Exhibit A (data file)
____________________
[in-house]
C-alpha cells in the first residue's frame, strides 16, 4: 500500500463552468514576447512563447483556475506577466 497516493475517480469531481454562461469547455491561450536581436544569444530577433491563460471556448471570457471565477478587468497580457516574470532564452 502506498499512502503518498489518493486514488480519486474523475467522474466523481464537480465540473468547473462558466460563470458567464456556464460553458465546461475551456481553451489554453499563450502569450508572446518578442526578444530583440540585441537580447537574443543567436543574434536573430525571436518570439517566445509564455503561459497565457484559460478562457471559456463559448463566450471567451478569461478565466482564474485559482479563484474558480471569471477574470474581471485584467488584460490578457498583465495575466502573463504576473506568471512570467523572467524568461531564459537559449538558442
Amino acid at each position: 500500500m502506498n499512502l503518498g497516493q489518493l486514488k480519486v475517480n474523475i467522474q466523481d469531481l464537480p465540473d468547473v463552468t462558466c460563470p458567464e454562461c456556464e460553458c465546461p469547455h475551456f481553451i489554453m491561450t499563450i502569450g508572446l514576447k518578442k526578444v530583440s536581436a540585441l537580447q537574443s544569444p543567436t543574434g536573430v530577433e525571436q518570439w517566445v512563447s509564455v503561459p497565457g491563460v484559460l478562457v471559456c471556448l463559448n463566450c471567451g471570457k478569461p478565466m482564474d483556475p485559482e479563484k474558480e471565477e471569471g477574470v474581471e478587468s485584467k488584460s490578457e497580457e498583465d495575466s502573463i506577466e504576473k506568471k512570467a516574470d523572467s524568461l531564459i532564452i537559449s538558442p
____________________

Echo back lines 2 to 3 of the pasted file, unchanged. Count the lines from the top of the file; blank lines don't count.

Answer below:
C-alpha cells in the first residue's frame, strides 16, 4: 500500500463552468514576447512563447483556475506577466 497516493475517480469531481454562461469547455491561450536581436544569444530577433491563460471556448471570457471565477478587468497580457516574470532564452 502506498499512502503518498489518493486514488480519486474523475467522474466523481464537480465540473468547473462558466460563470458567464456556464460553458465546461475551456481553451489554453499563450502569450508572446518578442526578444530583440540585441537580447537574443543567436543574434536573430525571436518570439517566445509564455503561459497565457484559460478562457471559456463559448463566450471567451478569461478565466482564474485559482479563484474558480471569471477574470474581471485584467488584460490578457498583465495575466502573463504576473506568471512570467523572467524568461531564459537559449538558442
Amino acid at each position: 500500500m502506498n499512502l503518498g497516493q489518493l486514488k480519486v475517480n474523475i467522474q466523481d469531481l464537480p465540473d468547473v463552468t462558466c460563470p458567464e454562461c456556464e460553458c465546461p469547455h475551456f481553451i489554453m491561450t499563450i502569450g508572446l514576447k518578442k526578444v530583440s536581436a540585441l537580447q537574443s544569444p543567436t543574434g536573430v530577433e525571436q518570439w517566445v512563447s509564455v503561459p497565457g491563460v484559460l478562457v471559456c471556448l463559448n463566450c471567451g471570457k478569461p478565466m482564474d483556475p485559482e479563484k474558480e471565477e471569471g477574470v474581471e478587468s485584467k488584460s490578457e497580457e498583465d495575466s502573463i506577466e504576473k506568471k512570467a516574470d523572467s524568461l531564459i532564452i537559449s538558442p